Christianity in Turkey
Since up to 98 percent of the population are Muslims, Christians are obviously a minority religion in Turkey. Because it is a secular country, the only Muslim country in the world that has no state religion, the Constitution guarantees religious freedom, and tolerance is the rule. The population includes members of the Armenian Apostolic and Greek Orthodox churches, Roman and Eastern Catholics, and Jews. Today, approximately 120,000 Christians and 26,000 Jews live in Turkey, out of almost 80 million of the total population.
After the crucifixion of Jesus Christ, many of the early Christians, escaping from persecutions in Jerusalem, came to Asia Minor and settled in different cities like Ephesus, Hierapolis and Cappadocia. St. Paul preached in Perge, Derbe, Lystra, Psidian Antioch, Ephesus (see Letter to Ephesians) and Konya. St. John stayed for a while in Ephesus together with Virgin Mary and, after he returned from Patmos where he was exiled, died in Ephesus. St. Peter settled in Antioch and build the first Christian church carved in a cave. St. Philip settled in Hierapolis but was killed together his family by the Romans.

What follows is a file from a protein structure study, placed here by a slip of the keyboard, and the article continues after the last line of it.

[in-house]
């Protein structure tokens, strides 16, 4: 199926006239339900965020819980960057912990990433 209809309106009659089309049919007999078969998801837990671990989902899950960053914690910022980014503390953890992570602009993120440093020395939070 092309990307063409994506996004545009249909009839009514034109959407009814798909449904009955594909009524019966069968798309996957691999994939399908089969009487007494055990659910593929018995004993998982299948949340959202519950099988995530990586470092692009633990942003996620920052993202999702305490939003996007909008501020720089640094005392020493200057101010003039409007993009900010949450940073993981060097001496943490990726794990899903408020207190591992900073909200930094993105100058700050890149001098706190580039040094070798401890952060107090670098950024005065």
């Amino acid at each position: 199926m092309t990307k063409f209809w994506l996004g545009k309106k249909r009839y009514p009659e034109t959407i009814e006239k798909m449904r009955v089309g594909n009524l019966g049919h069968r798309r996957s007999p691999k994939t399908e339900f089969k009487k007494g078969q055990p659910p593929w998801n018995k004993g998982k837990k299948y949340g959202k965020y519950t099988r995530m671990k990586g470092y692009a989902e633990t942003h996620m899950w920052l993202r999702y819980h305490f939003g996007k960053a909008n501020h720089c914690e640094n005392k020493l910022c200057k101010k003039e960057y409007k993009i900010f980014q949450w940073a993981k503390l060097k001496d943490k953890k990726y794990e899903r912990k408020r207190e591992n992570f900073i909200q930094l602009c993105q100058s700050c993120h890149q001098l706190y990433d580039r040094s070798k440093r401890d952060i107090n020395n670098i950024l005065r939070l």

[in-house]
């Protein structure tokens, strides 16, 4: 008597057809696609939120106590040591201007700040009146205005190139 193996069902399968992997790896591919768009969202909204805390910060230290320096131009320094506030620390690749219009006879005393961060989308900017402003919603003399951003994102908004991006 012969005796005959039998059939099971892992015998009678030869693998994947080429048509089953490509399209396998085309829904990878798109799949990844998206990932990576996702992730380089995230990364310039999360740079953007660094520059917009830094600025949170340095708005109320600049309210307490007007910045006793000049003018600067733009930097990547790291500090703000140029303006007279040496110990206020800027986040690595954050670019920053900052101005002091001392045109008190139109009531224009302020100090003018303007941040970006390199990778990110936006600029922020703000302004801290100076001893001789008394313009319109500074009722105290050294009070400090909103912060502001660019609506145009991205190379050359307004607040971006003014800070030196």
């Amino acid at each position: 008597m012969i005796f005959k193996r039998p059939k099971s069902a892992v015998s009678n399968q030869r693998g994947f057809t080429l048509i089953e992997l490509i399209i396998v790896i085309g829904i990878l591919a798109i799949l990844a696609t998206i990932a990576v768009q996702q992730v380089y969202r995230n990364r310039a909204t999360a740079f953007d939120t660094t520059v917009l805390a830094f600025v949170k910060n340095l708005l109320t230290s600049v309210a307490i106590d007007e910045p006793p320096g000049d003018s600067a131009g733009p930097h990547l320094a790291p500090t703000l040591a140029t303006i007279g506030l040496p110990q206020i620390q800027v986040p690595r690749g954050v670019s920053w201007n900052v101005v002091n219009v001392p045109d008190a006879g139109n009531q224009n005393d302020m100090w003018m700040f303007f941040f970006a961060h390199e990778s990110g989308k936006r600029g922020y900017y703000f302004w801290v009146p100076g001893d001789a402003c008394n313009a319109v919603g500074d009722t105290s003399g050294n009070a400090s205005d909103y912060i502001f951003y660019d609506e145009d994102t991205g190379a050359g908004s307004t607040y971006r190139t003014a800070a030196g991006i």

Christianity was declared as the official religion in 380, during the reign of Theodosius I, and destruction of pagan temples was legalized. Even so, throughout the Byzantine era Christianity had great ups and downs in popularity. Many found the road to piety confusing and assorted schisms between the Roman Catholic church and the Orthodox Byzantine church certainly didn't simplify matters. Add this inter-faith bickering to the "Dhimmi" tax (50 percent of earnings for non-Muslims as opposed to a small rate for Muslim believers) for those living on Ottoman-held lands, causing large numbers of peasants converting their faith to Islam. Islam was also a relatively simple path to follow - profess belief in One God and the mission of his Prophet Muhammed, and follow the Five Pillars of Faith.
Gradually, Christianity in Turkey disintegrated, so that when the Islamic Ottomans finally conquered the Byzantine Empire, it was inevitable that what had been a predominantly Christian region would be no more.